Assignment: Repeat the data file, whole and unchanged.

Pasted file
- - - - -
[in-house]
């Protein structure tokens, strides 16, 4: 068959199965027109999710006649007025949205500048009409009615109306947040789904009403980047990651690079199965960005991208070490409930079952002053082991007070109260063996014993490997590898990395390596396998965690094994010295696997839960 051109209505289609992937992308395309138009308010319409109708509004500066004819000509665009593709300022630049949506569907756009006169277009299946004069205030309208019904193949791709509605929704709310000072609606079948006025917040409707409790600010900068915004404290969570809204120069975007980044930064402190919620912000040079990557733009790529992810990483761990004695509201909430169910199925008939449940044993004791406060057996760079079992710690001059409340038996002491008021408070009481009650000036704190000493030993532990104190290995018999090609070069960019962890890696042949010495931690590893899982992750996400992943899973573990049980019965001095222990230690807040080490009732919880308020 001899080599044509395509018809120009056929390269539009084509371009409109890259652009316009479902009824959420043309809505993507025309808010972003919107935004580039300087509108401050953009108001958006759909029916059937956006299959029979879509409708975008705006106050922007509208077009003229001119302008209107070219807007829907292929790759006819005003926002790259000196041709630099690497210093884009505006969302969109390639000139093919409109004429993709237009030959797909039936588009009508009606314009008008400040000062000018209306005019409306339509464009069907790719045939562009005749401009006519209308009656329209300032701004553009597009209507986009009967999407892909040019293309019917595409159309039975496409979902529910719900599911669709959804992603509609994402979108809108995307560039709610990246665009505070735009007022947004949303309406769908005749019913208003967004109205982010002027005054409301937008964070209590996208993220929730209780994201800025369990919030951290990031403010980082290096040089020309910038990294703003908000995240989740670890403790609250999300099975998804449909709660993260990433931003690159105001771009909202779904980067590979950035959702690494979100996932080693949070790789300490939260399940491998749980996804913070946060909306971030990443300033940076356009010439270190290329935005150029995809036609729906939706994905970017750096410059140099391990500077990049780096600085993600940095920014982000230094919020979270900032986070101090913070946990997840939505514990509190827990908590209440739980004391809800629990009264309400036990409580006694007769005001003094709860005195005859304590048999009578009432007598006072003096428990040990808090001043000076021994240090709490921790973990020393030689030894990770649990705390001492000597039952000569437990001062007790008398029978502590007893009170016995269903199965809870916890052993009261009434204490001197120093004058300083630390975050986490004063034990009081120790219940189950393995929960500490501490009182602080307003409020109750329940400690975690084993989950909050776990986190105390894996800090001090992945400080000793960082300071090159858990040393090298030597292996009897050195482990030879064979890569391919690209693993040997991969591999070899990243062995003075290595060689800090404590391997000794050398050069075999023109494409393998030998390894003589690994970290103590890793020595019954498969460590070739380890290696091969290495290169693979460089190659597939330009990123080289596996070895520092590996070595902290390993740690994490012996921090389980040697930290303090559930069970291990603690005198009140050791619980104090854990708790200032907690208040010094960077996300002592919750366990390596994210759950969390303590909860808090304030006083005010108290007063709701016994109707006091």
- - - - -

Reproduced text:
[in-house]
């Protein structure tokens, strides 16, 4: 068959199965027109999710006649007025949205500048009409009615109306947040789904009403980047990651690079199965960005991208070490409930079952002053082991007070109260063996014993490997590898990395390596396998965690094994010295696997839960 051109209505289609992937992308395309138009308010319409109708509004500066004819000509665009593709300022630049949506569907756009006169277009299946004069205030309208019904193949791709509605929704709310000072609606079948006025917040409707409790600010900068915004404290969570809204120069975007980044930064402190919620912000040079990557733009790529992810990483761990004695509201909430169910199925008939449940044993004791406060057996760079079992710690001059409340038996002491008021408070009481009650000036704190000493030993532990104190290995018999090609070069960019962890890696042949010495931690590893899982992750996400992943899973573990049980019965001095222990230690807040080490009732919880308020 001899080599044509395509018809120009056929390269539009084509371009409109890259652009316009479902009824959420043309809505993507025309808010972003919107935004580039300087509108401050953009108001958006759909029916059937956006299959029979879509409708975008705006106050922007509208077009003229001119302008209107070219807007829907292929790759006819005003926002790259000196041709630099690497210093884009505006969302969109390639000139093919409109004429993709237009030959797909039936588009009508009606314009008008400040000062000018209306005019409306339509464009069907790719045939562009005749401009006519209308009656329209300032701004553009597009209507986009009967999407892909040019293309019917595409159309039975496409979902529910719900599911669709959804992603509609994402979108809108995307560039709610990246665009505070735009007022947004949303309406769908005749019913208003967004109205982010002027005054409301937008964070209590996208993220929730209780994201800025369990919030951290990031403010980082290096040089020309910038990294703003908000995240989740670890403790609250999300099975998804449909709660993260990433931003690159105001771009909202779904980067590979950035959702690494979100996932080693949070790789300490939260399940491998749980996804913070946060909306971030990443300033940076356009010439270190290329935005150029995809036609729906939706994905970017750096410059140099391990500077990049780096600085993600940095920014982000230094919020979270900032986070101090913070946990997840939505514990509190827990908590209440739980004391809800629990009264309400036990409580006694007769005001003094709860005195005859304590048999009578009432007598006072003096428990040990808090001043000076021994240090709490921790973990020393030689030894990770649990705390001492000597039952000569437990001062007790008398029978502590007893009170016995269903199965809870916890052993009261009434204490001197120093004058300083630390975050986490004063034990009081120790219940189950393995929960500490501490009182602080307003409020109750329940400690975690084993989950909050776990986190105390894996800090001090992945400080000793960082300071090159858990040393090298030597292996009897050195482990030879064979890569391919690209693993040997991969591999070899990243062995003075290595060689800090404590391997000794050398050069075999023109494409393998030998390894003589690994970290103590890793020595019954498969460590070739380890290696091969290495290169693979460089190659597939330009990123080289596996070895520092590996070595902290390993740690994490012996921090389980040697930290303090559930069970291990603690005198009140050791619980104090854990708790200032907690208040010094960077996300002592919750366990390596994210759950969390303590909860808090304030006083005010108290007063709701016994109707006091």